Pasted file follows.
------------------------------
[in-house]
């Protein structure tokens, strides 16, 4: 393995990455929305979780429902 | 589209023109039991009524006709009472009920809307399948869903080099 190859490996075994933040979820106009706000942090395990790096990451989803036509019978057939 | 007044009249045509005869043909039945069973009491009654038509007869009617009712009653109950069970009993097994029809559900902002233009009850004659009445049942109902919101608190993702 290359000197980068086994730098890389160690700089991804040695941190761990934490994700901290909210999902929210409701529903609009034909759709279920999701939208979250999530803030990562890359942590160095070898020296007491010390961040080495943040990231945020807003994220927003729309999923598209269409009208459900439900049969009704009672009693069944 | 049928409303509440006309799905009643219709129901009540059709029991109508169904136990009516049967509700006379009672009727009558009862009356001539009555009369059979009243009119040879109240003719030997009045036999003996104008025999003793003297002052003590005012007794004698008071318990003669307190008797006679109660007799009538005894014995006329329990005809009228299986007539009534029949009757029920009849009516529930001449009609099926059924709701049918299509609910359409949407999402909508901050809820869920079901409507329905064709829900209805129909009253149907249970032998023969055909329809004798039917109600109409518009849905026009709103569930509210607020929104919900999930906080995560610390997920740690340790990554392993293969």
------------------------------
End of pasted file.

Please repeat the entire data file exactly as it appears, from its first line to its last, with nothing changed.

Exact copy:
[in-house]
């Protein structure tokens, strides 16, 4: 393995990455929305979780429902 | 589209023109039991009524006709009472009920809307399948869903080099 190859490996075994933040979820106009706000942090395990790096990451989803036509019978057939 | 007044009249045509005869043909039945069973009491009654038509007869009617009712009653109950069970009993097994029809559900902002233009009850004659009445049942109902919101608190993702 290359000197980068086994730098890389160690700089991804040695941190761990934490994700901290909210999902929210409701529903609009034909759709279920999701939208979250999530803030990562890359942590160095070898020296007491010390961040080495943040990231945020807003994220927003729309999923598209269409009208459900439900049969009704009672009693069944 | 049928409303509440006309799905009643219709129901009540059709029991109508169904136990009516049967509700006379009672009727009558009862009356001539009555009369059979009243009119040879109240003719030997009045036999003996104008025999003793003297002052003590005012007794004698008071318990003669307190008797006679109660007799009538005894014995006329329990005809009228299986007539009534029949009757029920009849009516529930001449009609099926059924709701049918299509609910359409949407999402909508901050809820869920079901409507329905064709829900209805129909009253149907249970032998023969055909329809004798039917109600109409518009849905026009709103569930509210607020929104919900999930906080995560610390997920740690340790990554392993293969």